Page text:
Glasgow clinical technologist and Beatson Cancer Charity help take some of the fear away from radiotherapy
When Joan Shard was diagnosed with cancer and faced three radiotherapy sessions a day for 12 consecutive days, Rod Stewart helped take some of the fear away.
Through funding from Beatson Cancer Charity, one of NHS Greater Glasgow and Clyde’s clinical technologists, Hilary Sturrock, painted an image of the famous singer on Joan’s beam direction shell.
Joan, 61, from Paisley, was treated for cancer in the chest area, which involved wearing a specially fitted shell over the chest area to keep her still during treatment. Joan said:
“When I went into the Mould room to be fitted for my shell, I saw all of the childrens’ radiotherapy masks with their favourite superheroes and characters painted on them.
“I said to one of the technicians, as a joke, that I wouldn’t mind if Rod Stewart was on my shell!”
When Joan seen her shell again there was a portrait of the singer on it. She said:
“It was such a surprise! Hilary had painted a picture of Rod on it for me – it looked fantastic. I was so overwhelmed and couldn’t believe they had done this for me, and I do think it helped take some of the fear away.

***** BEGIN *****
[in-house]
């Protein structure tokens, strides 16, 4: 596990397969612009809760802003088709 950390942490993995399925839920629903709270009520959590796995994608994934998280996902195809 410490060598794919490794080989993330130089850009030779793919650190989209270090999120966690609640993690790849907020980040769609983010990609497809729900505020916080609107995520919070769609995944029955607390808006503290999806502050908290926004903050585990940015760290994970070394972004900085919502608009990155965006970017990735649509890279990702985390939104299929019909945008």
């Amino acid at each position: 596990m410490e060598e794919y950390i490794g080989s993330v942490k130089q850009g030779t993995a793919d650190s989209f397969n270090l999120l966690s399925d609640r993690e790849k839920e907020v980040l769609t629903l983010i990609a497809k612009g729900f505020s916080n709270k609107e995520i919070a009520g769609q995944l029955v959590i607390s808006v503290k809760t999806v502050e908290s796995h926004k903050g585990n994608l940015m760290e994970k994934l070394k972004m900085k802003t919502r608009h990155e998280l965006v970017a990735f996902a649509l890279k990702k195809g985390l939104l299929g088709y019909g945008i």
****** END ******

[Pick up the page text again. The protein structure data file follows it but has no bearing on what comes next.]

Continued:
“I’m Rod Stewart-daft - I’ve got cardboard cut-outs of him! I met him once in Glasgow years ago, when he was playing a charity football match. I couldn’t speak, but I managed to get his autograph.”
Clinical technologist Hilary Sturrock said:
“So far, the painted masks have mostly been for young children. I am thrilled when I get a request to paint an adult mask, as the theme can vary from tattoo designs to music icons.
“I hope I achieved a good likeness of Rod Stewart, as portraits are a challenge to paint on the masks and require intricate detail. However, this was very enjoyable, and I was pleased with the result. I’m delighted this helped Joan through her treatment.
“If Rod sees this, I hope he’s happy with the likeness too.”
Joan was treated at The Beatson West of Scotland Cancer Centre, where she said the staff “were fantastic and made her feel at ease”.
Hilary and her colleague Fiona McCulloch have also transformed several radiotherapy masks into superheroes and characters for younger patients to help combat their fear of treatment.
Beatson Cancer Charity Funding Manager, Therese Taylor, said:
“We’re delighted to be able to fund such an incredible project that’s helping to make a positive difference to patients.
“The portrait of Rod is fantastic – I’m sure he’d approve!”